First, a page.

Entire trees or large branches that fall into lakes or streams are fundamentally important to the productivity of fisheries.  Around lake shorelines, these fallen trees are preferred spawning cover by fish species like crappies and largemouth bass who use them for nest sites.  Other lake species like northern pike, require undeveloped natural shoreline to spawn successfully. They don’t build nests, but need the protective shallow cover and structure of natural shoreline for success of their “broadcast” spawned eggs.  In streams, fallen trees change the topography of the stream bottom.  The water bends and swirls as it flows around and over the obstacles and digs into the bottom carving out deeper pools.  Deep water spots and more complex habitats are essential to the survival of many fish species, and the different life stages of fish.

 One of the more important roles a tree plays in the riparian corridor is that of a streambank anchor or stabilizer.  Tree roots trap soil along the bank, reducing the amount of sediment released into the river.  Excessive sedimentation causes a multitude of impacts to streams, and has long been considered by fisheries biologists as the number one pollutant of streams. 

Trees also help regulate the amount of nutrients and sometimes pollution that is released into the stream.  They slow the flow of surface runoff allowing it to soak into the soil, which slowly filters water before entering the stream.  By contrast, consider how a paved city road during a rainstorm gathers oil, sand, and other litter as it flows to a drain.

So, what can you do to help keep Michigan fisheries healthy and strong?  First, keep your forest in the family.  Maintaining your land as forest rather than conversion to agricultural, residential, or urban land use is helping our waters.  Second, use best management practices, or BMPs, when conducting forest management activities. 

The Michigan BMP manual (Michigan.gov/PrivateForestLand) recommends a 100-foot Riparian Management Zone (RMZ) along bodies of water.  That width can be reduced or increased based on the conditions of the area along the stream, but the general recommendation is there to signal that RMZs are places that need to be managed differently due to their critical importance to streams, lakes and wetlands.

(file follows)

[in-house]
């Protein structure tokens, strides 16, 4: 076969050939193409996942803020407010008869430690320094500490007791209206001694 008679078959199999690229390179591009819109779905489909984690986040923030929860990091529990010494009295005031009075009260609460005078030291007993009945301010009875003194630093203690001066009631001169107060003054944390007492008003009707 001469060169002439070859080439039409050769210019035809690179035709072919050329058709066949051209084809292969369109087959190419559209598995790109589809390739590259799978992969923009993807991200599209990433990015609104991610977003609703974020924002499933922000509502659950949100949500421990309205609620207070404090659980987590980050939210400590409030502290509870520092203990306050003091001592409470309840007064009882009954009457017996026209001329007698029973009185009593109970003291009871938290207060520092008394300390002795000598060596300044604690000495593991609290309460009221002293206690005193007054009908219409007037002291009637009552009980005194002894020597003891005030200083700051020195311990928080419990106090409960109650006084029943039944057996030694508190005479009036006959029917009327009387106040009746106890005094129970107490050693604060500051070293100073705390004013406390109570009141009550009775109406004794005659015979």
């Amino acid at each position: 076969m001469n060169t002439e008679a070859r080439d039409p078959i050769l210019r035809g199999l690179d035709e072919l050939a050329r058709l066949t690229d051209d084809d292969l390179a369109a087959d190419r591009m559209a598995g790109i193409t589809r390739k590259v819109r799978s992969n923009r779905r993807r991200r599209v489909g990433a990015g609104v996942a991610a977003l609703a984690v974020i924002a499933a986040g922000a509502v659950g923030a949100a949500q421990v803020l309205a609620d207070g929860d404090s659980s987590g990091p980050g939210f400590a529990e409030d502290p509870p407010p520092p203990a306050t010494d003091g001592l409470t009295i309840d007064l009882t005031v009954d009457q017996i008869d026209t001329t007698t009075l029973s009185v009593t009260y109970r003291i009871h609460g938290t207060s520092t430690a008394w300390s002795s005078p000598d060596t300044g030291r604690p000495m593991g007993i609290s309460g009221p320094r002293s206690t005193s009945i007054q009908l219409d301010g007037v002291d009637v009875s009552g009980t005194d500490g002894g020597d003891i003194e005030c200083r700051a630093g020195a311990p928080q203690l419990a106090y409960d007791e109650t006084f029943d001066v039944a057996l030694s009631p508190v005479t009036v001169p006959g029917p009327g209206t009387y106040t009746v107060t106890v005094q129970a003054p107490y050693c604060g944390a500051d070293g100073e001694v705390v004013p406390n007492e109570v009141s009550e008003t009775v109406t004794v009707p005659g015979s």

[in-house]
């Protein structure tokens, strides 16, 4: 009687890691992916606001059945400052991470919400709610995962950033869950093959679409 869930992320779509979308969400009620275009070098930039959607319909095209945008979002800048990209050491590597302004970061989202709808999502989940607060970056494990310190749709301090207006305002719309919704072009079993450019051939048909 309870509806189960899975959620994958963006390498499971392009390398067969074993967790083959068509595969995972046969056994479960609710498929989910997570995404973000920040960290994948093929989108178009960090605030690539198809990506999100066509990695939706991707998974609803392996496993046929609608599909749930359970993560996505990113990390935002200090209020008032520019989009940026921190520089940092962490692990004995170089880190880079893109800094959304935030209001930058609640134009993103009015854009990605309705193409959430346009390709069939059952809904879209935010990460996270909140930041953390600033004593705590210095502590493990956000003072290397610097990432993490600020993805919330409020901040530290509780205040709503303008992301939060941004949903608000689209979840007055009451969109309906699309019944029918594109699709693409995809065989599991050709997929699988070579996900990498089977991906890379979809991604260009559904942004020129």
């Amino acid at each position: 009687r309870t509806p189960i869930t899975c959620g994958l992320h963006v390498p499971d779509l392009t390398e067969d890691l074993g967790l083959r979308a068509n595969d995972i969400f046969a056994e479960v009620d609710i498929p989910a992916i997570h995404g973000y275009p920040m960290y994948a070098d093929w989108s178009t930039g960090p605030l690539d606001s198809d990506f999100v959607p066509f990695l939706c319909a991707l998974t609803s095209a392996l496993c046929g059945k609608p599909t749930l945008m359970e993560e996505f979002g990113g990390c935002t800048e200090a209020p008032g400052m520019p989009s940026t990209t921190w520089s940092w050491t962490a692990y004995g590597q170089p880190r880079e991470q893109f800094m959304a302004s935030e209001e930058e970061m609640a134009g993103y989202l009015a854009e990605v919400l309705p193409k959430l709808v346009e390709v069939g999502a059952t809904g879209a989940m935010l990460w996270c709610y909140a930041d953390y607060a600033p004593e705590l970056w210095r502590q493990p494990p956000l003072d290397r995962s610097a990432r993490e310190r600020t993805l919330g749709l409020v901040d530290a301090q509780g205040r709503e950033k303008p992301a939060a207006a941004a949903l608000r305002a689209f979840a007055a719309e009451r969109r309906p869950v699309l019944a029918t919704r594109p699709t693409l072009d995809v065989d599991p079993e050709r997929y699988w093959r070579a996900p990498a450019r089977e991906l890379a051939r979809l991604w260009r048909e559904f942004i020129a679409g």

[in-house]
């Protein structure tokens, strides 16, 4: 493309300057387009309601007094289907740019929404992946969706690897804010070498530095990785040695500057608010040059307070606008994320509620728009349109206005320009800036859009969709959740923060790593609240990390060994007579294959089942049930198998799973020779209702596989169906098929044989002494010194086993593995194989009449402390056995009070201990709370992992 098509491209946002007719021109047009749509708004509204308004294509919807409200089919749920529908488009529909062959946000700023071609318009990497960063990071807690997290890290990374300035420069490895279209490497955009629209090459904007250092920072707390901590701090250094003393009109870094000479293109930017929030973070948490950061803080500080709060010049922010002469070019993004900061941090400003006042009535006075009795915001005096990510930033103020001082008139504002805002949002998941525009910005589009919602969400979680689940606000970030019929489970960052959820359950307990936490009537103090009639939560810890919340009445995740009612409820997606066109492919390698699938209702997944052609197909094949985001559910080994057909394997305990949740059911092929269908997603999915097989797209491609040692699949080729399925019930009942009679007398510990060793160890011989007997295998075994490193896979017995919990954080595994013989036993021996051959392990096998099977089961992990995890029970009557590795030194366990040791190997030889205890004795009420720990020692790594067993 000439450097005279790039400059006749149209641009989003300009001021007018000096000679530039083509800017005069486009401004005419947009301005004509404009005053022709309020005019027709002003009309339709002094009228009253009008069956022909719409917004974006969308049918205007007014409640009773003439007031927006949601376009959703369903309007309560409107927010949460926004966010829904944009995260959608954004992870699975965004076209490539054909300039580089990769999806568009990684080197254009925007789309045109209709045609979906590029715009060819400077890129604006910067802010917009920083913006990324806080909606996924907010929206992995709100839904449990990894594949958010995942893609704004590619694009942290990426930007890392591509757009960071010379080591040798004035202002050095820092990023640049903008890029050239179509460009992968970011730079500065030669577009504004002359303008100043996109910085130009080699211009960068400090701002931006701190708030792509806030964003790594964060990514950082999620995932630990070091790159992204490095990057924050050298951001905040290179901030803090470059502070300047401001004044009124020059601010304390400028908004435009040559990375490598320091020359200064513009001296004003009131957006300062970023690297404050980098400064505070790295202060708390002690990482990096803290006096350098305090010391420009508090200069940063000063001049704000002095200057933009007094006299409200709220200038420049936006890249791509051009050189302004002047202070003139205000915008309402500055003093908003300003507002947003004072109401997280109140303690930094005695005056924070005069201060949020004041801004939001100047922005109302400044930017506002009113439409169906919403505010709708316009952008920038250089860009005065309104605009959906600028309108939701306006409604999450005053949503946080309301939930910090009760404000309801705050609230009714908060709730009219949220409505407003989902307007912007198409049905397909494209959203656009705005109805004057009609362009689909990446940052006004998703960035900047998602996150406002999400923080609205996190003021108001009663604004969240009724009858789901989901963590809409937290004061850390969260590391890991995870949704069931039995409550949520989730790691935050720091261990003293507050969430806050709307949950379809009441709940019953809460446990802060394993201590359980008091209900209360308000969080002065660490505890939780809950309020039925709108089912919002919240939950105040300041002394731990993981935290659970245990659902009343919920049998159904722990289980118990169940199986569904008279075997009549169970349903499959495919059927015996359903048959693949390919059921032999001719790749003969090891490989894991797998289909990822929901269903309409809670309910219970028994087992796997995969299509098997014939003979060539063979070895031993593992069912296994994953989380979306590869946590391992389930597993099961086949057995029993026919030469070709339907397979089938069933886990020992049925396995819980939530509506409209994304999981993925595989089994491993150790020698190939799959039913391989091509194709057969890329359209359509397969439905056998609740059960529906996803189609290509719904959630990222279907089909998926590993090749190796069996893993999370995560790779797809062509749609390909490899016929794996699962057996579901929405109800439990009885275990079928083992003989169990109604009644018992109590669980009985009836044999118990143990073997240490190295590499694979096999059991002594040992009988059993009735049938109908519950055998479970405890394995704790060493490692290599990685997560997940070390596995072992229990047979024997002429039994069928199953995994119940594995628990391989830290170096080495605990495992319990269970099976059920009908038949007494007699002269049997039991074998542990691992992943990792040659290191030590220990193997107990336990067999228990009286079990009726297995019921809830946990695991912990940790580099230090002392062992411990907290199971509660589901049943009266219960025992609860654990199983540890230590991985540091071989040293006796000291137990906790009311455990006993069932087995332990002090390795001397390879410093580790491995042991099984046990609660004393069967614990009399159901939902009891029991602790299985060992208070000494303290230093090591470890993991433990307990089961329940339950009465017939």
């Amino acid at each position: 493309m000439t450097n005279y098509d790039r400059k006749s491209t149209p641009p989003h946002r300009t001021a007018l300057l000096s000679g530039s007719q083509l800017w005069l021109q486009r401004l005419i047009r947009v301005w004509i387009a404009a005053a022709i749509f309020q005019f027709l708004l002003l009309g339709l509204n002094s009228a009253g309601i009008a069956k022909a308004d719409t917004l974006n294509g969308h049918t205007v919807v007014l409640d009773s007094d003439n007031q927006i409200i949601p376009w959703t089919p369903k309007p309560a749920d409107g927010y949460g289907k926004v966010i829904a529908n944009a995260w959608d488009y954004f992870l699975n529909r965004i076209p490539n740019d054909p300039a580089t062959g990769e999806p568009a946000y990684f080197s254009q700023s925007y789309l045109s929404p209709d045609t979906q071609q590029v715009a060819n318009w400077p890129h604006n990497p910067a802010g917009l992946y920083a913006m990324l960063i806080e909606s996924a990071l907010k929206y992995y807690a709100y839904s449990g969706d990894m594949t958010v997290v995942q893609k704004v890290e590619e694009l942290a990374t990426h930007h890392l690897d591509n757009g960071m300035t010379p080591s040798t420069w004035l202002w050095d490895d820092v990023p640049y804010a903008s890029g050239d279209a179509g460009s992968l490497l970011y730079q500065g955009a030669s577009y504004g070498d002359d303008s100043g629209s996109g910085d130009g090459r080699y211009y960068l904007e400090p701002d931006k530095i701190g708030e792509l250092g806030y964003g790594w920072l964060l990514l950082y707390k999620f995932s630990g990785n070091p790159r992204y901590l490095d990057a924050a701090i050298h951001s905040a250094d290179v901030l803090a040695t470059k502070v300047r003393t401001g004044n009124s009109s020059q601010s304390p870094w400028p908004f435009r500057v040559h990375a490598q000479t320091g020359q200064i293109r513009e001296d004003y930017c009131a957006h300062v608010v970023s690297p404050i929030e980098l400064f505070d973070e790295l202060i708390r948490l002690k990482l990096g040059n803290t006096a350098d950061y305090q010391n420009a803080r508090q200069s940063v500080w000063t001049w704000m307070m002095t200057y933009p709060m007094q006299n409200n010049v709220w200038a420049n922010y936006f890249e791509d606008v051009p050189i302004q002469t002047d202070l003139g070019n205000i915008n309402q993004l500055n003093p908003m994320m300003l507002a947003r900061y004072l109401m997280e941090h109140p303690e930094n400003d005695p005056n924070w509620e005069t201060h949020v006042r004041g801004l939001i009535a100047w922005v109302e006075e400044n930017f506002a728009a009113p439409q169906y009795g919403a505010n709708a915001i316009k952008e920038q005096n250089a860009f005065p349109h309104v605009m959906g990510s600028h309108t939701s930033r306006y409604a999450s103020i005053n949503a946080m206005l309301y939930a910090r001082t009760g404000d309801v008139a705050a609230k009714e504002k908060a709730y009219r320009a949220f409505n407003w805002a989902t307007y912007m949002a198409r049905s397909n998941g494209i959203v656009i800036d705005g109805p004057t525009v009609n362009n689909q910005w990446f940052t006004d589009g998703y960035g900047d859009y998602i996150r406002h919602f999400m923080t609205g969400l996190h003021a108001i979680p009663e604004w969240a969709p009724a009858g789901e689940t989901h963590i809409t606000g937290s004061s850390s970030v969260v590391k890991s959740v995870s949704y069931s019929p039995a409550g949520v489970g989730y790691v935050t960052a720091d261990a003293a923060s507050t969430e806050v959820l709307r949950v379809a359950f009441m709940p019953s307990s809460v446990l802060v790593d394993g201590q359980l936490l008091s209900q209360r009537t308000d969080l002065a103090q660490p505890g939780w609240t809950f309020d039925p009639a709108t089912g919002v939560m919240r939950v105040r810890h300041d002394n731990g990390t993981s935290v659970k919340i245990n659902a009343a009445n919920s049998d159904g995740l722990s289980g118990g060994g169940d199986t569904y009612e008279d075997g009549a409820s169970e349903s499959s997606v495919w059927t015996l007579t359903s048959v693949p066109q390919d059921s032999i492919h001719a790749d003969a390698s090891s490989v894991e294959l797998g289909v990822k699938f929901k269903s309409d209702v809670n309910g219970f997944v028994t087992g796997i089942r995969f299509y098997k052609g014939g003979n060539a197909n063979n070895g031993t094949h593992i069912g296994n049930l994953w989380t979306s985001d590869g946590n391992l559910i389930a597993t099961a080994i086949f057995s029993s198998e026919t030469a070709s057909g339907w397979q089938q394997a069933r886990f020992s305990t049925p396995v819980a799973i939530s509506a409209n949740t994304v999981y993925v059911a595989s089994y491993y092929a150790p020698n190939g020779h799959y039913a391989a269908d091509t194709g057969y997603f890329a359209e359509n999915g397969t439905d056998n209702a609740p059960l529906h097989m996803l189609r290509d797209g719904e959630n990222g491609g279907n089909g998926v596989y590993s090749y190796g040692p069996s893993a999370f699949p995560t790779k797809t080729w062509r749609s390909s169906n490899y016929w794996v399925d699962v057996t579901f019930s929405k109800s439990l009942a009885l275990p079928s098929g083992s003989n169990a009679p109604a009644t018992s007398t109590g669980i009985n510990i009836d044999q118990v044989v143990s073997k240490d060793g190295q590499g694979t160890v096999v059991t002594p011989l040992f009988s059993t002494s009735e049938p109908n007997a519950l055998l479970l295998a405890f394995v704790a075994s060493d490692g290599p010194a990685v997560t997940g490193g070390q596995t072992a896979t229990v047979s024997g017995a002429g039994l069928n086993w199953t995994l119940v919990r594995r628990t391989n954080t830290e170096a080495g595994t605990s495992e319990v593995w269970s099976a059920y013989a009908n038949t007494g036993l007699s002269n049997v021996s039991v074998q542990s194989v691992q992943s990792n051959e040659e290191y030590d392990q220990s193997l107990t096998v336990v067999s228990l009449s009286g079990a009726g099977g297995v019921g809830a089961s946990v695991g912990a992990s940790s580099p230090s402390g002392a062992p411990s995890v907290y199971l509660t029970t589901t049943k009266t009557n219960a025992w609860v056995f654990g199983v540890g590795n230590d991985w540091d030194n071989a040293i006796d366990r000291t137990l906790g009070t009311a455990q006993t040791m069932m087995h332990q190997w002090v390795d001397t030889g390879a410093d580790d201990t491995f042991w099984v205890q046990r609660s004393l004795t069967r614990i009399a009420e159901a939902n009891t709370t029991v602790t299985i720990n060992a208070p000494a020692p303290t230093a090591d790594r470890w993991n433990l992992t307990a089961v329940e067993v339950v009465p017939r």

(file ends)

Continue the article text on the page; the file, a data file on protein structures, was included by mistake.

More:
Forests for Fish is a new program sharing the story of how forests support high quality fisheries and clean water.  It is a collaboration with the DNR, U.S. Forest Service, Trout Unlimited, Michigan Tree Farm program, Michigan Association of Timbermen, and the Michigan Association of Consulting Foresters.  Forests for Fish supports forestowners by providing cost-share to develop a Forest Stewardship Plan and by underwriting the cost for a professional forester to offer a free Tree Farm site visit.  Trout Unlimited is developing materials to further explain the concepts described in this article and to provide guidance on how you can implement stream habitat improvement projects in your forest. 

Trailer:  Matt Modlin is a forester who is passionate about fish.  He has a bachelor’s degree in finance from Michigan State University and a Master of Forestry degree from Michigan Tech.  In his free time, he loves being outdoors fishing, camping, hiking, canoeing, photographing wildlife, and playing sports.  Michigan Trout Unlimited is a non-profit organization with the mission to protect, conserve, and enhance Michigan’s coldwater fisheries and their watersheds.  It has 20 local chapters around the State, and approximately 8,000 active members.